Consumerism, I gathered from Wiki, is “a social and economic order that is based on the systematic creation and fostering of a desire to purchase goods and services in ever greater amounts.” I have been asking myself this question: Am I am consumerist? Do I buy goods in ever greater amounts? Am I driven by greed and the desire to own things in hoards?
I confess, once upon a time, when I worked in the city, I bought something nearly every other day – from the shops. Once upon a time, I was always in need of a new serving dish, a new spatula, new cookbook, a new wok, a new pan, a new blender. The list has no end. My desires have no end.
When my kid was growing up, and while we lived in Singapore, we had a wall lined up with toys….We had cupboards choking with clothes for our kid. We had CDs running out of a space on the CD rack. We had books that were bursting from the shelves. Our clothes kept filling up the cupboards. The situation is pretty much the same in NZ.
A few years ago, I made a resolution to stop buying things. I have been partially successful. This year, I haven’t bought anything I didn’t truly need – I have prevented myself from buying a fruit juicer although it does look a bit dated. I am still wearing T-shirts I bought 10 years ago. I should feel so proud of myself. But then, how did I go so wrong with passing on this to my kid?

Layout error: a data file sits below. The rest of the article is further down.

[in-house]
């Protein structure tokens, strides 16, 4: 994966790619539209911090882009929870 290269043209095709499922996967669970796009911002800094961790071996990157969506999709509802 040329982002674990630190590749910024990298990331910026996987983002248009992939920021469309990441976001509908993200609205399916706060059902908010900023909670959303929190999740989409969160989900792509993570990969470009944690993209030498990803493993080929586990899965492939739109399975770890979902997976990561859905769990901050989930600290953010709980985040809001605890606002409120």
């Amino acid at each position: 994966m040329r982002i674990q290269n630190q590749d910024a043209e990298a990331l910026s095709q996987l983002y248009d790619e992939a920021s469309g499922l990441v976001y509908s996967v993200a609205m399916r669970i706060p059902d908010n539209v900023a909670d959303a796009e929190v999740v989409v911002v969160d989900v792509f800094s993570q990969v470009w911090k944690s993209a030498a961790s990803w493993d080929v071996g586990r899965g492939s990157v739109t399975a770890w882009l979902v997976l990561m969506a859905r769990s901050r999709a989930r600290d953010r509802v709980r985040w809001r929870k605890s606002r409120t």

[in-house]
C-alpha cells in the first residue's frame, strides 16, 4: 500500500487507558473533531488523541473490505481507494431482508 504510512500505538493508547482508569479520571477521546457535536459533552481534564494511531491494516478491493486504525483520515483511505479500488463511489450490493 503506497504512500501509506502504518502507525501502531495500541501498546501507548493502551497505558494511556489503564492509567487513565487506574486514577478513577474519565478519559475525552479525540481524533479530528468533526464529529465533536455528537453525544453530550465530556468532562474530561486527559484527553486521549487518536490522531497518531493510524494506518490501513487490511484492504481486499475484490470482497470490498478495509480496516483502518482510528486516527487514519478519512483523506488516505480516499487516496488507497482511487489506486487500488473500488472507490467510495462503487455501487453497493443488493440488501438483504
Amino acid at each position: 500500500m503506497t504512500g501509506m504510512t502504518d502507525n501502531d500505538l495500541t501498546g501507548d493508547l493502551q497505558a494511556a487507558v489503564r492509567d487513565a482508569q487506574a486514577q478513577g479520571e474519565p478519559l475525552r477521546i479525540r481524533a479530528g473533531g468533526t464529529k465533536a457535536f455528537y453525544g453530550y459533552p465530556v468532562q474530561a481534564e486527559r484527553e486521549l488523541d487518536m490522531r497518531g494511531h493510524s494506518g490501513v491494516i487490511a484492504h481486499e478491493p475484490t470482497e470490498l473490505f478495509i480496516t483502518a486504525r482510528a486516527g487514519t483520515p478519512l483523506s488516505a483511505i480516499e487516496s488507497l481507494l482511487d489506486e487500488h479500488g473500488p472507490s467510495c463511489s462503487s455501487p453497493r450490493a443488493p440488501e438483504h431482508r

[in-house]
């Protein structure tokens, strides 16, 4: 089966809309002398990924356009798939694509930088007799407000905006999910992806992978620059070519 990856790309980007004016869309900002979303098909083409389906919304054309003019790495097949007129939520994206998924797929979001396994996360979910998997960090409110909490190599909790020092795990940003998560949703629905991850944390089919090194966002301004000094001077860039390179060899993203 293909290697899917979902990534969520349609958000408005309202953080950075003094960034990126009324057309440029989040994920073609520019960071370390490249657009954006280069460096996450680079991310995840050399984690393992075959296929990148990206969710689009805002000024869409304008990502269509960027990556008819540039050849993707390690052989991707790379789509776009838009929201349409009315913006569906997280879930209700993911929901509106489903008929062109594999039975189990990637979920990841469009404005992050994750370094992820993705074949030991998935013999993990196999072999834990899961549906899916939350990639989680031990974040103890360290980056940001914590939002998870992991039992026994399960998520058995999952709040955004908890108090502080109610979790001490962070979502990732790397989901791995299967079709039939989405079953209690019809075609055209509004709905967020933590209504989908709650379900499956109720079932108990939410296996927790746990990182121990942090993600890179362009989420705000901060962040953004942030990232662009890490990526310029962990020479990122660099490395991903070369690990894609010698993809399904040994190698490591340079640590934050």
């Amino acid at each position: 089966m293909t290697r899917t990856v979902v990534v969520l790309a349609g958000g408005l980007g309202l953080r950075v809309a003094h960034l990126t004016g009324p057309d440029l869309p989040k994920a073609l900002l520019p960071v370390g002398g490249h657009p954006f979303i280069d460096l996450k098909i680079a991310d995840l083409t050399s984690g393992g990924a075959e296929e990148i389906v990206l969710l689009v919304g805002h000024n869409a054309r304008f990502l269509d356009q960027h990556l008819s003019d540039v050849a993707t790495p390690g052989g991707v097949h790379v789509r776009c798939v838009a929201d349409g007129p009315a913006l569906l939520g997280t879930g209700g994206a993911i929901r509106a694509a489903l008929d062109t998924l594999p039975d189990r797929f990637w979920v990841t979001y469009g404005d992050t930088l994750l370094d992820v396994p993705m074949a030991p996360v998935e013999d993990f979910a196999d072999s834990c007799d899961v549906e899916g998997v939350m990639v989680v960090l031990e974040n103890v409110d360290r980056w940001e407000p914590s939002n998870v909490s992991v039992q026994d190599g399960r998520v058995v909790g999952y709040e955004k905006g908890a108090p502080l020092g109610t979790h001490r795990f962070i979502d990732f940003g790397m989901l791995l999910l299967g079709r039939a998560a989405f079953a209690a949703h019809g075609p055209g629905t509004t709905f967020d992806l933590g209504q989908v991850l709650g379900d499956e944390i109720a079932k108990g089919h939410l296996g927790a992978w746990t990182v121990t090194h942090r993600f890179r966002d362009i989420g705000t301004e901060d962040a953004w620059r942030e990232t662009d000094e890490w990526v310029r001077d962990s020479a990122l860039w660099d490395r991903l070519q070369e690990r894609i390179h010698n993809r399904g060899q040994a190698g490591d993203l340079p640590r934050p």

Have my bad habits set up up my kid into a consumerist? My child threw out a whole of clothes into the “pink bag” for recyling. “Why,” I asked. They looked perfectly good and were barely worn. “Last season’s clothes, mum,” was the answer. She has been through 3 handphones since she was Yr 6. She is in Yr 8. Her fourth one has just been ordered -- using her birthday money from family/friends.
Consumers are driven by their need to ever possess the latest in products and services. Our society is built upon growing at all costs. The “small is beautiful” economic theory propounded by British economist E. F. Schumacher doesn’t go down well in our consumerist world. Isn’t every country after greater GDP growth; every company after greater profits; every household after the latest iPads, iPhones or iWant! In this arena, the Bhutanese King Jigme Singye Wangchuck’s Gross National Happiness pursuit is definitely a worthy cause. Bhutan's macro economic policy is built upon attaining GNP, which encompass Buddhist ideals of spiritual wealth and health rather than pure materialistic wealth/health.